The contributions Nora Ayanian has made to the field of robotics don’t just end with the vast potential of her research, they are also every present in the new generation of roboticists she inspires and works alongside in her role as Director of USC’s ACT lab. We are incredibly excited to see what Ayanian’s work means for the future of robotics and dub her our “Featured Innovator of the Month.”

Note: Nora Ayanian does not work for Willamette Valley Company nor is she affiliated with our company.

Sources:

https://www.technologyreview.com/lists/innovators-under-35/2016/

http://www.justmeans.com/blog/diversity-in-the-it-industry-is-key-to-solving-global-problems

USC News: New USC Viterbi professor sees robots in future

USC News: Two USC Viterbi researchers named among top ‘Innovators Under 35’

American Society for Engineering Education Promotes STEM Education to Trump Transition Team

TEM experiences help students develop critical-thinking skills, encourage innovative thinking, and foster perseverance.

Story Source: American Society for Engineering Education
photo credit: Lab Science Career In the Laboratory via photopin (license)

The American Society for Engineering Education (ASEE) joined eight organizations in sending a letter to the Trump transition team to highlight the importance of investment in science, technology, engineering, and mathematics (STEM) education.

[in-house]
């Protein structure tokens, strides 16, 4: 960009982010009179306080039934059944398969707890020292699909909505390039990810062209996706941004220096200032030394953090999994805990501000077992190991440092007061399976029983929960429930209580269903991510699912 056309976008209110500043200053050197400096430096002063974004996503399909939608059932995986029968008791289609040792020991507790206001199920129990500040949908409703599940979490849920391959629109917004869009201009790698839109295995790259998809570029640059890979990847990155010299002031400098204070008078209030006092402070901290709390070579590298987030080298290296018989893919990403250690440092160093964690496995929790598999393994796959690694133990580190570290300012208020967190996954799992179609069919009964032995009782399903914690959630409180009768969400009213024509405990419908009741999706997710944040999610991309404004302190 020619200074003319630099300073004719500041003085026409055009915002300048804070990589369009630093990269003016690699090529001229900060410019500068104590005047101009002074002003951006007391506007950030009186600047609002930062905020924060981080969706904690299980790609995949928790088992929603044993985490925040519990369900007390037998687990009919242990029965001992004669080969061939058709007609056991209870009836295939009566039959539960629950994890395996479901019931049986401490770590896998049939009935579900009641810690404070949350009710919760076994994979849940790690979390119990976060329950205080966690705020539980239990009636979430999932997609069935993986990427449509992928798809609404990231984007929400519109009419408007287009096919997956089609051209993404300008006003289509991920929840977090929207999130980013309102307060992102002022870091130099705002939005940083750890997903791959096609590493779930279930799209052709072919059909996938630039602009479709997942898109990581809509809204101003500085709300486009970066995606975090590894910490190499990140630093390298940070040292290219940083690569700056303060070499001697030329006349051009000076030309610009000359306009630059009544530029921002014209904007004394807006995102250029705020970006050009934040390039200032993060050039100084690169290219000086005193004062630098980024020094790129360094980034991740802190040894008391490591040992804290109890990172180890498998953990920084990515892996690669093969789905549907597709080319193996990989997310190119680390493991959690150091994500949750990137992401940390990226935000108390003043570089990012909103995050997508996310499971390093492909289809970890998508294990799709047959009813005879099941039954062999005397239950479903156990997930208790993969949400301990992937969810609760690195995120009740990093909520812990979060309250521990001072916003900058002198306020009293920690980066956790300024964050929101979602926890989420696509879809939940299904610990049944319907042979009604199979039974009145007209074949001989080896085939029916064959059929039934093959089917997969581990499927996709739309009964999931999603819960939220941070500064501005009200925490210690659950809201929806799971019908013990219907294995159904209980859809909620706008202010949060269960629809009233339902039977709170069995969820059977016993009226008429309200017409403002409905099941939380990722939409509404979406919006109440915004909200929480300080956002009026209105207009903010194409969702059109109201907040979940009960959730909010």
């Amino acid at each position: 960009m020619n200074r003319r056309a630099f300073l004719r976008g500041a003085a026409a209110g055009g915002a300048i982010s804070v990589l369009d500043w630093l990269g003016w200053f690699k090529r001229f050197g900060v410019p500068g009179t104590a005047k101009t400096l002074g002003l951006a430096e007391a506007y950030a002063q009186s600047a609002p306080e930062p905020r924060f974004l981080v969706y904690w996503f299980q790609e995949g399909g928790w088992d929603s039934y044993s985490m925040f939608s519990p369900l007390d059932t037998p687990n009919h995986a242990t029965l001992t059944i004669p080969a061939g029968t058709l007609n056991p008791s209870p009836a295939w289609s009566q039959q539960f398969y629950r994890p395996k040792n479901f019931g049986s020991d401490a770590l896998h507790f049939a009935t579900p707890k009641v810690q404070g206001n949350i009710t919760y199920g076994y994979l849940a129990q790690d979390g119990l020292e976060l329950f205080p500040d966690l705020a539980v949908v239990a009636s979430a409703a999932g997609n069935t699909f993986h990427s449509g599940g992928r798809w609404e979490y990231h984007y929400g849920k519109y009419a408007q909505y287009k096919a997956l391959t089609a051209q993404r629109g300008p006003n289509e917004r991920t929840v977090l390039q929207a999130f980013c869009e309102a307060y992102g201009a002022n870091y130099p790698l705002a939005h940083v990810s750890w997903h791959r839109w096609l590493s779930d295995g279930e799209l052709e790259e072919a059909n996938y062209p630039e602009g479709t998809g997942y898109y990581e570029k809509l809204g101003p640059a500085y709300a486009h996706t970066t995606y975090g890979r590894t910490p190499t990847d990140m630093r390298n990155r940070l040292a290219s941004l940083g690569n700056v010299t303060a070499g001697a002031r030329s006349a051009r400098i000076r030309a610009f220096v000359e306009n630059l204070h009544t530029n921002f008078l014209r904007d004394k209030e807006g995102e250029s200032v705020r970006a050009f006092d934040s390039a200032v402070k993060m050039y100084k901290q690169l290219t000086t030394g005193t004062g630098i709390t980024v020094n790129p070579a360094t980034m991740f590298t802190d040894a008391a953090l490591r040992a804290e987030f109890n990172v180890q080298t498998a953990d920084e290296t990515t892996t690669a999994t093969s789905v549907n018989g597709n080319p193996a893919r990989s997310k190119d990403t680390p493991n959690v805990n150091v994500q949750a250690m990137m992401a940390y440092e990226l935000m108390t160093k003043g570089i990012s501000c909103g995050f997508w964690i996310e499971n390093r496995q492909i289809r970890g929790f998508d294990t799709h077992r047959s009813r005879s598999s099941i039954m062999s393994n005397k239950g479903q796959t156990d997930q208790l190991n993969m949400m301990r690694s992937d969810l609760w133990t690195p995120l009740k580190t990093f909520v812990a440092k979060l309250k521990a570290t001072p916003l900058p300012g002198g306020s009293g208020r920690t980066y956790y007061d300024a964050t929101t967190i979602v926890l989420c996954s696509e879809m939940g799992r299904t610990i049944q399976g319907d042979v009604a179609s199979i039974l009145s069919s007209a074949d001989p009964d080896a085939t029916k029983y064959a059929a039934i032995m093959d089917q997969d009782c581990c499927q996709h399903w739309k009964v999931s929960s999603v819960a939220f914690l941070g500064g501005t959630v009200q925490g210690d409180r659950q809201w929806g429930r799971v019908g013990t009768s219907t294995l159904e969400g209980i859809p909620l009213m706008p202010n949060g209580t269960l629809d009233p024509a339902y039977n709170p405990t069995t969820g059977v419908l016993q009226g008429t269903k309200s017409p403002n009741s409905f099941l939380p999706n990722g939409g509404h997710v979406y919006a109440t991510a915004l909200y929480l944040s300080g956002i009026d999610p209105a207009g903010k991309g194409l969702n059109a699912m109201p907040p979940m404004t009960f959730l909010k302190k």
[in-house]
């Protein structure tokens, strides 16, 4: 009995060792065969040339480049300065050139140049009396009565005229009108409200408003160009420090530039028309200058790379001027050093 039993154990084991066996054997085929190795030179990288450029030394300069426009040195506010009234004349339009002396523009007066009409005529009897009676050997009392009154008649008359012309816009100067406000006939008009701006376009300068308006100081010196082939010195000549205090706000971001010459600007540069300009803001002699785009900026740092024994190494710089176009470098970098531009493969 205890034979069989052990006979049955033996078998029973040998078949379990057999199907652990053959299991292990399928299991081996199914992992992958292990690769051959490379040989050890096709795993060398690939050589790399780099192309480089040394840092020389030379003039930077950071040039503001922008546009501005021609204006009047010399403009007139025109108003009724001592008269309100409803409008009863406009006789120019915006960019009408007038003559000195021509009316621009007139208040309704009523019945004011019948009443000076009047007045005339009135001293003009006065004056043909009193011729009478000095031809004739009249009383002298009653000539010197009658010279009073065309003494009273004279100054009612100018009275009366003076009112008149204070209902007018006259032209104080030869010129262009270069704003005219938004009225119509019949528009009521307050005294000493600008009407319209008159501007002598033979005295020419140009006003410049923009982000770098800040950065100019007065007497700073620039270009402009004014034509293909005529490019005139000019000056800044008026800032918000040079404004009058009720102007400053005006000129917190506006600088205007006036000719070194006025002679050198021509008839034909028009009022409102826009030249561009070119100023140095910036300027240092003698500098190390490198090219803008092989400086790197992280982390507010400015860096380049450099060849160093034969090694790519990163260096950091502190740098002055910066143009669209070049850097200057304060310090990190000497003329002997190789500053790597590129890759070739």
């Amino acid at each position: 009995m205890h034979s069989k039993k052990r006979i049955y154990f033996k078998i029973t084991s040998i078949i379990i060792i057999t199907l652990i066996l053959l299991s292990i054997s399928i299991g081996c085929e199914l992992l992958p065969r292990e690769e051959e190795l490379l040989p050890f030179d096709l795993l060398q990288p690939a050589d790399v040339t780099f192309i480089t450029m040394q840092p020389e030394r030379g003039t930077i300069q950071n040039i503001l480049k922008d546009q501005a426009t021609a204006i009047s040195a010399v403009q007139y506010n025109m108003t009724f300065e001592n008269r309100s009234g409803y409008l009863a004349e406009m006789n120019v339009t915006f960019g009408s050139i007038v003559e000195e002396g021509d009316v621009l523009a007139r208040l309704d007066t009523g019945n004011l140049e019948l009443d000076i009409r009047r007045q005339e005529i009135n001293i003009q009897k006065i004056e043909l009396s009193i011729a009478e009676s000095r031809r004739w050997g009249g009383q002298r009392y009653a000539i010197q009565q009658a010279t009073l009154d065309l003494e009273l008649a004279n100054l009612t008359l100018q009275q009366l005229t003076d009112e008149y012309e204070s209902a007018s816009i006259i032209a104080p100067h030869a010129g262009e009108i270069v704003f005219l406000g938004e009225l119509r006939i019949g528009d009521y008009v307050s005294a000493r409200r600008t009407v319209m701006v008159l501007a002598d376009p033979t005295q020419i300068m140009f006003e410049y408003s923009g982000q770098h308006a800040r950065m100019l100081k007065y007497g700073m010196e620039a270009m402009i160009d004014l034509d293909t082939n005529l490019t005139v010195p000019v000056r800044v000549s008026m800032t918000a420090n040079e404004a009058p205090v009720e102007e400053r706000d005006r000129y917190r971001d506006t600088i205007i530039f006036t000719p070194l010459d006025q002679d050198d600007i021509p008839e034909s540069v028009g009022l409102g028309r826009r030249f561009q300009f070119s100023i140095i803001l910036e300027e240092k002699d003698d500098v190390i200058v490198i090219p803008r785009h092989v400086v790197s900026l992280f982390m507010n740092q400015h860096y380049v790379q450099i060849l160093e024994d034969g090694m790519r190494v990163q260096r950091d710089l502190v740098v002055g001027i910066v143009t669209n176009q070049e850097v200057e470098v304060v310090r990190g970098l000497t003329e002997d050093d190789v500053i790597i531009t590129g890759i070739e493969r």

“A quality STEM education is important for the continued prosperity and safety of the United States,” said ASEE Executive Director Norman Fortenberry. “With this letter, ASEE and our peer organizations strongly encourage the Trump administration – and Congress – to continue the momentum that STEM education has gained in the last several years, from funding sources to initiatives and legislation.”

The letter can be read in its entirety below.

******************
In this era of global competitiveness, it is clear that America’s 21st-century workforce students in classrooms today—will be critical to ensuring that the United States remains a world leader in the years ahead. It is similarly clear that the pervasiveness of technology in our society demands that our students receive a sound education in Computer Science, Science, Technology, Engineering and Mathematics (STEM including Computer Science) knowledge and skills.

The nation’s STEM educators are working diligently to prepare this future workforce and the next generation of scientists, engineers, innovators, and entrepreneurs critical for future economic growth and prosperity.

Our organizations—National Science Teachers Association (NSTA), National Council of Teachers of Mathematics (NCTM), American Association of Physics Teachers (AAPT), Computer Science Teachers Association (CSTA),American Chemical Society (ACS), American Society for Engineering Education (ASEE), National Association of Biology Teachers (NABT), the International Technology and Engineering Educators Association (ITEEA) and the STEM Education Coalition —representeducators who provide instruction to every student in this country. We therefore believe the federal
government has a responsibility to ensure the following:

● Equitable access to high-quality STEM learning experiences for all students and their
communities;
● The promotion of STEM literacy and competencies for all students;